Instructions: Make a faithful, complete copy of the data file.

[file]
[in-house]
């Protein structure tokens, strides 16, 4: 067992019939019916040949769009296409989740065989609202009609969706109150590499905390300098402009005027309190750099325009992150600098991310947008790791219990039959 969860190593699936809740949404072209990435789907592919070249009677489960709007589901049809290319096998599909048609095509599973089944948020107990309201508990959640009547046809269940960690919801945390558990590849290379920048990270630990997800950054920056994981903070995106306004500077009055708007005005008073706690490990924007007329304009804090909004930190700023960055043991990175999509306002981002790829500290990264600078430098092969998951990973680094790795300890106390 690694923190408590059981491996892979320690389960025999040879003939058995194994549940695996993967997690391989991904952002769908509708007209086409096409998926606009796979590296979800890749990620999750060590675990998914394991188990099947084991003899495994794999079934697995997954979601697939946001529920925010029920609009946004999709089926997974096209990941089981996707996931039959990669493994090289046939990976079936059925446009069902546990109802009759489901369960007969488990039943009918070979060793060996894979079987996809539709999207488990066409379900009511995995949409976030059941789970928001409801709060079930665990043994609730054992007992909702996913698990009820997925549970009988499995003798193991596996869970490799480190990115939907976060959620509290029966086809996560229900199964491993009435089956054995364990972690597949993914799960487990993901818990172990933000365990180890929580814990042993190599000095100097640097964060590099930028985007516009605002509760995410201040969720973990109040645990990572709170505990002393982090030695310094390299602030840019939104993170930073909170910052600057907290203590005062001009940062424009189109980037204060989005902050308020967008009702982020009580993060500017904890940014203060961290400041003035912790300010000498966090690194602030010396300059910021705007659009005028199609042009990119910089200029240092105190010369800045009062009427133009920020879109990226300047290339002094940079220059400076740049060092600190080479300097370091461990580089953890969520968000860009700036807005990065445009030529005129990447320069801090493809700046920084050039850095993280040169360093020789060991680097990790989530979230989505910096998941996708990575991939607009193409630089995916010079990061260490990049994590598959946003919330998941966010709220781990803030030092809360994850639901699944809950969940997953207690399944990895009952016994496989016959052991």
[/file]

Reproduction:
[in-house]
């Protein structure tokens, strides 16, 4: 067992019939019916040949769009296409989740065989609202009609969706109150590499905390300098402009005027309190750099325009992150600098991310947008790791219990039959 969860190593699936809740949404072209990435789907592919070249009677489960709007589901049809290319096998599909048609095509599973089944948020107990309201508990959640009547046809269940960690919801945390558990590849290379920048990270630990997800950054920056994981903070995106306004500077009055708007005005008073706690490990924007007329304009804090909004930190700023960055043991990175999509306002981002790829500290990264600078430098092969998951990973680094790795300890106390 690694923190408590059981491996892979320690389960025999040879003939058995194994549940695996993967997690391989991904952002769908509708007209086409096409998926606009796979590296979800890749990620999750060590675990998914394991188990099947084991003899495994794999079934697995997954979601697939946001529920925010029920609009946004999709089926997974096209990941089981996707996931039959990669493994090289046939990976079936059925446009069902546990109802009759489901369960007969488990039943009918070979060793060996894979079987996809539709999207488990066409379900009511995995949409976030059941789970928001409801709060079930665990043994609730054992007992909702996913698990009820997925549970009988499995003798193991596996869970490799480190990115939907976060959620509290029966086809996560229900199964491993009435089956054995364990972690597949993914799960487990993901818990172990933000365990180890929580814990042993190599000095100097640097964060590099930028985007516009605002509760995410201040969720973990109040645990990572709170505990002393982090030695310094390299602030840019939104993170930073909170910052600057907290203590005062001009940062424009189109980037204060989005902050308020967008009702982020009580993060500017904890940014203060961290400041003035912790300010000498966090690194602030010396300059910021705007659009005028199609042009990119910089200029240092105190010369800045009062009427133009920020879109990226300047290339002094940079220059400076740049060092600190080479300097370091461990580089953890969520968000860009700036807005990065445009030529005129990447320069801090493809700046920084050039850095993280040169360093020789060991680097990790989530979230989505910096998941996708990575991939607009193409630089995916010079990061260490990049994590598959946003919330998941966010709220781990803030030092809360994850639901699944809950969940997953207690399944990895009952016994496989016959052991």